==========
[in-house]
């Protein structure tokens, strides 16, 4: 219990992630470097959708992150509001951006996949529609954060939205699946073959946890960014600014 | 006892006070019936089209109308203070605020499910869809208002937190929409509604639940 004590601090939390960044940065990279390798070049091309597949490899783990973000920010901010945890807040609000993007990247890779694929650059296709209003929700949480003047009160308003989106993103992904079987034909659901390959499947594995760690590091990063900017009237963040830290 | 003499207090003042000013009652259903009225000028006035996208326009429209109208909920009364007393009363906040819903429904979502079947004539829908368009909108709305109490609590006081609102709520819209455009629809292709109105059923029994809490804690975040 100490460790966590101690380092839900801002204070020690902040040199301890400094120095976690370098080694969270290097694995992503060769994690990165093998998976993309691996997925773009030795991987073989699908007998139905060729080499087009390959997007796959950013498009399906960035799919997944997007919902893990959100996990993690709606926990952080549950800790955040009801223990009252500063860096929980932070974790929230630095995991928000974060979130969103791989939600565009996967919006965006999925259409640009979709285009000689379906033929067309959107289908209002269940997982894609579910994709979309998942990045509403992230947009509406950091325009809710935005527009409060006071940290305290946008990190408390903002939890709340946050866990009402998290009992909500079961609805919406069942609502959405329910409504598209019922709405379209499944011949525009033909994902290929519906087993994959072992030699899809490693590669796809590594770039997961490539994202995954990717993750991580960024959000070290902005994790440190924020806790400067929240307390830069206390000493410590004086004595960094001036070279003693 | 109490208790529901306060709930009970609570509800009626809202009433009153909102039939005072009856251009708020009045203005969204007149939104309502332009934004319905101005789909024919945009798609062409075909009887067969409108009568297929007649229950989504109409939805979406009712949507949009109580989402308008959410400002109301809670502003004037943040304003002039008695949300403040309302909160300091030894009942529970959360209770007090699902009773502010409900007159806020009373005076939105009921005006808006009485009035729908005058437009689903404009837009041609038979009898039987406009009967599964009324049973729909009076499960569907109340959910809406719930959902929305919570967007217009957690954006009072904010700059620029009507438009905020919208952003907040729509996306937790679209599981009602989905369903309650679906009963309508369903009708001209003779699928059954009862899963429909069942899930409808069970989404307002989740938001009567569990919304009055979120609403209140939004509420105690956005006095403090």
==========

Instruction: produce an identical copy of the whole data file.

[in-house]
């Protein structure tokens, strides 16, 4: 219990992630470097959708992150509001951006996949529609954060939205699946073959946890960014600014 | 006892006070019936089209109308203070605020499910869809208002937190929409509604639940 004590601090939390960044940065990279390798070049091309597949490899783990973000920010901010945890807040609000993007990247890779694929650059296709209003929700949480003047009160308003989106993103992904079987034909659901390959499947594995760690590091990063900017009237963040830290 | 003499207090003042000013009652259903009225000028006035996208326009429209109208909920009364007393009363906040819903429904979502079947004539829908368009909108709305109490609590006081609102709520819209455009629809292709109105059923029994809490804690975040 100490460790966590101690380092839900801002204070020690902040040199301890400094120095976690370098080694969270290097694995992503060769994690990165093998998976993309691996997925773009030795991987073989699908007998139905060729080499087009390959997007796959950013498009399906960035799919997944997007919902893990959100996990993690709606926990952080549950800790955040009801223990009252500063860096929980932070974790929230630095995991928000974060979130969103791989939600565009996967919006965006999925259409640009979709285009000689379906033929067309959107289908209002269940997982894609579910994709979309998942990045509403992230947009509406950091325009809710935005527009409060006071940290305290946008990190408390903002939890709340946050866990009402998290009992909500079961609805919406069942609502959405329910409504598209019922709405379209499944011949525009033909994902290929519906087993994959072992030699899809490693590669796809590594770039997961490539994202995954990717993750991580960024959000070290902005994790440190924020806790400067929240307390830069206390000493410590004086004595960094001036070279003693 | 109490208790529901306060709930009970609570509800009626809202009433009153909102039939005072009856251009708020009045203005969204007149939104309502332009934004319905101005789909024919945009798609062409075909009887067969409108009568297929007649229950989504109409939805979406009712949507949009109580989402308008959410400002109301809670502003004037943040304003002039008695949300403040309302909160300091030894009942529970959360209770007090699902009773502010409900007159806020009373005076939105009921005006808006009485009035729908005058437009689903404009837009041609038979009898039987406009009967599964009324049973729909009076499960569907109340959910809406719930959902929305919570967007217009957690954006009072904010700059620029009507438009905020919208952003907040729509996306937790679209599981009602989905369903309650679906009963309508369903009708001209003779699928059954009862899963429909069942899930409808069970989404307002989740938001009567569990919304009055979120609403209140939004509420105690956005006095403090």